We begin installing the cover and it goes pretty well until we get to the cross tee. Again, we had the same problem as with the wall angle covers where the intersecting tee was a problem.
Installing the 2’ vinyl cover was a problem as well. We placed the cover up to the grid and guess what we find…It’s too long. We had to cut a ¼” off every 2’ cover in the entire room.
As we install it we struggle a little bit and then discover that if we tap on the cover with a rubber mallet, it goes on pretty easily.
Step 5 Thoughts on installation of vinyl grid covers
It was a major struggle to install most of the vinyl grid covers and even when using the butt end of the screwdriver it was very tedious and slow, and not a very safe option. We would not recommend this method.
Anywhere we installed covers on rusty tees, the covers also got very dirty which means we had to spray and wipe down the entire grid system.
Well, three guys and 3 hours later, we finally got to the place where we were installing the new ceiling tile.
We remove the old tile and simply replaced it with a new one. We complete the tile installation in about an hour.
Step 6 Cost comparison of a vinyl grid cover installation vs. installing brand new drop ceiling grid
The ceiling that we install vinyl grid covers on was approximately 350 sq. ft.
The cost for a vinyl grid cover kit for this room was about $250. A new metal grid system would have cost about $260. There is a savings of $10 in favor of the vinyl grid covers.
What I don’t understand is how these little plastic pieces can cost as much as all the metal in a suspended ceiling. Go figure.
The ceiling tiles chosen by the customer cost about $300 and work with either system so it’s a tie as far as material costs go for ceiling tile.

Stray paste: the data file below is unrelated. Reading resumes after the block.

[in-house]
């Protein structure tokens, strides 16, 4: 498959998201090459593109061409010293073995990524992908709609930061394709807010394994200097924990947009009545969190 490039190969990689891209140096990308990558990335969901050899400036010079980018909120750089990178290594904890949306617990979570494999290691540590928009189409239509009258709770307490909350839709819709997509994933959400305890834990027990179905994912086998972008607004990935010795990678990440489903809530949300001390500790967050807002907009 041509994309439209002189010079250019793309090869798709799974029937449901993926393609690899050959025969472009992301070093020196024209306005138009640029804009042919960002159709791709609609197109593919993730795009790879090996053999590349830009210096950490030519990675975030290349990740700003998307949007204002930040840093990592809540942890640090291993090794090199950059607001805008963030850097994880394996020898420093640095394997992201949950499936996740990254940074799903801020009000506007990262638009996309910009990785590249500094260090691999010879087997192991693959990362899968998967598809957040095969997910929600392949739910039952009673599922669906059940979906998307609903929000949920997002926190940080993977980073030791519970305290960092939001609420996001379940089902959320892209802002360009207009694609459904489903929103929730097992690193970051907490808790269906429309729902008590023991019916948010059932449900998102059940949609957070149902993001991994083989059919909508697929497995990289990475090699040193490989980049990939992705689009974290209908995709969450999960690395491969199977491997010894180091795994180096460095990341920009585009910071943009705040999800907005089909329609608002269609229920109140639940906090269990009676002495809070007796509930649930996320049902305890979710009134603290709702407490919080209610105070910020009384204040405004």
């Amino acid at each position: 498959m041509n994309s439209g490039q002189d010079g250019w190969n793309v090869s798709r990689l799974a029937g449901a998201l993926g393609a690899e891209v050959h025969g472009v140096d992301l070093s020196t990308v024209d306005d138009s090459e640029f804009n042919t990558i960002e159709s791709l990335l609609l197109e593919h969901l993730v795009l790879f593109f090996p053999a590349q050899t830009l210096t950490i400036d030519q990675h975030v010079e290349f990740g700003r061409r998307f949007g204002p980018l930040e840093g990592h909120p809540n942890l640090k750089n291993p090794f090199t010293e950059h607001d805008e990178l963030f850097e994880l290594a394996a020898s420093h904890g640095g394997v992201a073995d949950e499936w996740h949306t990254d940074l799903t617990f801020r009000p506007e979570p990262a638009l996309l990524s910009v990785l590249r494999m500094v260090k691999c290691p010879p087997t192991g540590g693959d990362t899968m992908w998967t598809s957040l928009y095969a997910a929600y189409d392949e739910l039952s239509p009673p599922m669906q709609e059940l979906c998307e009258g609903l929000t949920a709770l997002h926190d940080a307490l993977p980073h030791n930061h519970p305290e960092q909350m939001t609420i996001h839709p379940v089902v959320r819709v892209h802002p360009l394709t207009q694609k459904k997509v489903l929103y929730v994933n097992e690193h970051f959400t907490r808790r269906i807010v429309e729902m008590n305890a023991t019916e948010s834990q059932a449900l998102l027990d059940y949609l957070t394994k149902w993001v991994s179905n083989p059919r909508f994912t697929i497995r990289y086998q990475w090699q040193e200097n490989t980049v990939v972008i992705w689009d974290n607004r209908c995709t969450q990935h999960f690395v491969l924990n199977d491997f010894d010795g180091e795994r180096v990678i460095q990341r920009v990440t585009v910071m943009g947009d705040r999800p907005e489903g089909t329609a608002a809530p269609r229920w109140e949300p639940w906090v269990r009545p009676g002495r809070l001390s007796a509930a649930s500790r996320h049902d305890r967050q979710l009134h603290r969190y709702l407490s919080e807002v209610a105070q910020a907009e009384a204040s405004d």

The only real savings here, if any, over a metal grid installation would have to be on the labor so let’s look at the labor costs.
We used professional labor as a standard for this comparison.
VINYL GRID INSTALLATION:
- It took three guys 4 hours to install the vinyl covers, remove and replace the tile and clean the grid. That’s a total of 12 man hours to install the vinyl grid covers and the ceiling tile.
METAL GRID INSTALLATION:
- With three guys it would have took 1 hour to demo the existing grid, wire up the lights and get rid of the old material.
- It would have taken two guys 1 hour to install the new metal grid and three guys 1 hour to install the tile. Note: As we took down the old tiles we did noticed that there was insulation up above the ceiling.
- We estimate that the insulation would have taken three guys 1 hour to re-install.
- That would be a total of 11 man hours to install a new metal grid system and tiles.
Step 7 Summary of the drop ceiling vinyl grid cover installation
What does all this mean? It probably would have been faster if we would have torn the entire drop ceiling down and re-installed it. It would have looked better too.
The clear advantage to the vinyl covers was that we didn’t have the mess of demolition and we didn’t have to deal with the insulation.
So what is our opinion of installing vinyl covers over existing drop ceiling grid?
(1) Vinyl cover installation is not for beginners.
(2) Installing vinyl covers are not a cheap alternative to metal unless you do it yourself.
(3) It would have been about the same price if this customer had requested a new ceiling.
(4) Vinyl covers are simply a temporary fix you’ll be tearing it down at some point anyway.
(5) The ceiling loses its sharp, clean look.
There clearly was an improvement to the ceiling if you look at the before and after pictures, which indicates to us that vinyl grid covers are an alternative to replacing the entire metal grid system.
For someone who’s on a very tight budget it would be the best choice but you would have to install it yourself to see any cost benefit.
The ease of installation is not easy, as even professionals have difficulty installing these covers. Our opinion is that if you can afford a little more…go with a new grid system because once the plastic covers start looking bad you’ll have to replace the entire system anyway.
To watch the actual vinyl grid cover installation, check out the video.
Good luck installing suspended ceilings! –Tim